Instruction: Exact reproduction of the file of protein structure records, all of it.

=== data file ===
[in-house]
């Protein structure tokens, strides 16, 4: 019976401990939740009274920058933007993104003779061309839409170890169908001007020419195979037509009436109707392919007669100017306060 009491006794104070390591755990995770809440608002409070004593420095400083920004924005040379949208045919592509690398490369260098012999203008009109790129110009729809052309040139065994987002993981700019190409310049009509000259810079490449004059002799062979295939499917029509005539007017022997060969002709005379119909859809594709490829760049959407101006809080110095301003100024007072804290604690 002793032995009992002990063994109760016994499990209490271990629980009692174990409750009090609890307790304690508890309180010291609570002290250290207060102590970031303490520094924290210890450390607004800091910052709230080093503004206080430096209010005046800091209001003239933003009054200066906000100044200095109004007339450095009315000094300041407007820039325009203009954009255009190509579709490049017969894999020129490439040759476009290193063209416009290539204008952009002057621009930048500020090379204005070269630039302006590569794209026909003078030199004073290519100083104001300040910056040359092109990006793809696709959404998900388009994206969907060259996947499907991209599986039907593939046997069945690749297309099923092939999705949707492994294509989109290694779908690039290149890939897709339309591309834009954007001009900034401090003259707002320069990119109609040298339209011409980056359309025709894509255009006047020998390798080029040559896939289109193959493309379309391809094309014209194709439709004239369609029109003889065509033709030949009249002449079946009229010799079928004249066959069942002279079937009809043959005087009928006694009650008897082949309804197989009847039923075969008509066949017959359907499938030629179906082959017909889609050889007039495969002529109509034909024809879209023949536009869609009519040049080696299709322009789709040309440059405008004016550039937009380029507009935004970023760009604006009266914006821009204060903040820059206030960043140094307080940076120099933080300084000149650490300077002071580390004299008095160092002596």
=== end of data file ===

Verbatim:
[in-house]
């Protein structure tokens, strides 16, 4: 019976401990939740009274920058933007993104003779061309839409170890169908001007020419195979037509009436109707392919007669100017306060 009491006794104070390591755990995770809440608002409070004593420095400083920004924005040379949208045919592509690398490369260098012999203008009109790129110009729809052309040139065994987002993981700019190409310049009509000259810079490449004059002799062979295939499917029509005539007017022997060969002709005379119909859809594709490829760049959407101006809080110095301003100024007072804290604690 002793032995009992002990063994109760016994499990209490271990629980009692174990409750009090609890307790304690508890309180010291609570002290250290207060102590970031303490520094924290210890450390607004800091910052709230080093503004206080430096209010005046800091209001003239933003009054200066906000100044200095109004007339450095009315000094300041407007820039325009203009954009255009190509579709490049017969894999020129490439040759476009290193063209416009290539204008952009002057621009930048500020090379204005070269630039302006590569794209026909003078030199004073290519100083104001300040910056040359092109990006793809696709959404998900388009994206969907060259996947499907991209599986039907593939046997069945690749297309099923092939999705949707492994294509989109290694779908690039290149890939897709339309591309834009954007001009900034401090003259707002320069990119109609040298339209011409980056359309025709894509255009006047020998390798080029040559896939289109193959493309379309391809094309014209194709439709004239369609029109003889065509033709030949009249002449079946009229010799079928004249066959069942002279079937009809043959005087009928006694009650008897082949309804197989009847039923075969008509066949017959359907499938030629179906082959017909889609050889007039495969002529109509034909024809879209023949536009869609009519040049080696299709322009789709040309440059405008004016550039937009380029507009935004970023760009604006009266914006821009204060903040820059206030960043140094307080940076120099933080300084000149650490300077002071580390004299008095160092002596």